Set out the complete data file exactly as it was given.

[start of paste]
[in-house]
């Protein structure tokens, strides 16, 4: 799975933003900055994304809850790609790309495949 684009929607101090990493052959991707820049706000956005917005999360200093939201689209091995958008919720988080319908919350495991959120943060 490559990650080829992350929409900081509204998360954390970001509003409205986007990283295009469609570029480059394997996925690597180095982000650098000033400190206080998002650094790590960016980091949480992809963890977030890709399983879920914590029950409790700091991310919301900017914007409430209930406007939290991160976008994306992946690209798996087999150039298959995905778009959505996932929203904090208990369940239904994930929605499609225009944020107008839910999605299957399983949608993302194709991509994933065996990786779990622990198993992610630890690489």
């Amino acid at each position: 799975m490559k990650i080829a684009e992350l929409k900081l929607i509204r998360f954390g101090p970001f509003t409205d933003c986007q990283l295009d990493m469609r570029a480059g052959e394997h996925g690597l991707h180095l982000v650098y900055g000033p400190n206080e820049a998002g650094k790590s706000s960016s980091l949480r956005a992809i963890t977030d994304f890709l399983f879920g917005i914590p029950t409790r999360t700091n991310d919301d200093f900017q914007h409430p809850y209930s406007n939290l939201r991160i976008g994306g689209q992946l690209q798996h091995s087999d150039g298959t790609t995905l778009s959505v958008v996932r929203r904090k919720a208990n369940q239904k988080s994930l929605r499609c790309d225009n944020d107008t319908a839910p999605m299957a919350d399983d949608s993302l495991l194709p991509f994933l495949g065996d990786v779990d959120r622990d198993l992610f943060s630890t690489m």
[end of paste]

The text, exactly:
[in-house]
């Protein structure tokens, strides 16, 4: 799975933003900055994304809850790609790309495949 684009929607101090990493052959991707820049706000956005917005999360200093939201689209091995958008919720988080319908919350495991959120943060 490559990650080829992350929409900081509204998360954390970001509003409205986007990283295009469609570029480059394997996925690597180095982000650098000033400190206080998002650094790590960016980091949480992809963890977030890709399983879920914590029950409790700091991310919301900017914007409430209930406007939290991160976008994306992946690209798996087999150039298959995905778009959505996932929203904090208990369940239904994930929605499609225009944020107008839910999605299957399983949608993302194709991509994933065996990786779990622990198993992610630890690489």
């Amino acid at each position: 799975m490559k990650i080829a684009e992350l929409k900081l929607i509204r998360f954390g101090p970001f509003t409205d933003c986007q990283l295009d990493m469609r570029a480059g052959e394997h996925g690597l991707h180095l982000v650098y900055g000033p400190n206080e820049a998002g650094k790590s706000s960016s980091l949480r956005a992809i963890t977030d994304f890709l399983f879920g917005i914590p029950t409790r999360t700091n991310d919301d200093f900017q914007h409430p809850y209930s406007n939290l939201r991160i976008g994306g689209q992946l690209q798996h091995s087999d150039g298959t790609t995905l778009s959505v958008v996932r929203r904090k919720a208990n369940q239904k988080s994930l929605r499609c790309d225009n944020d107008t319908a839910p999605m299957a919350d399983d949608s993302l495991l194709p991509f994933l495949g065996d990786v779990d959120r622990d198993l992610f943060s630890t690489m």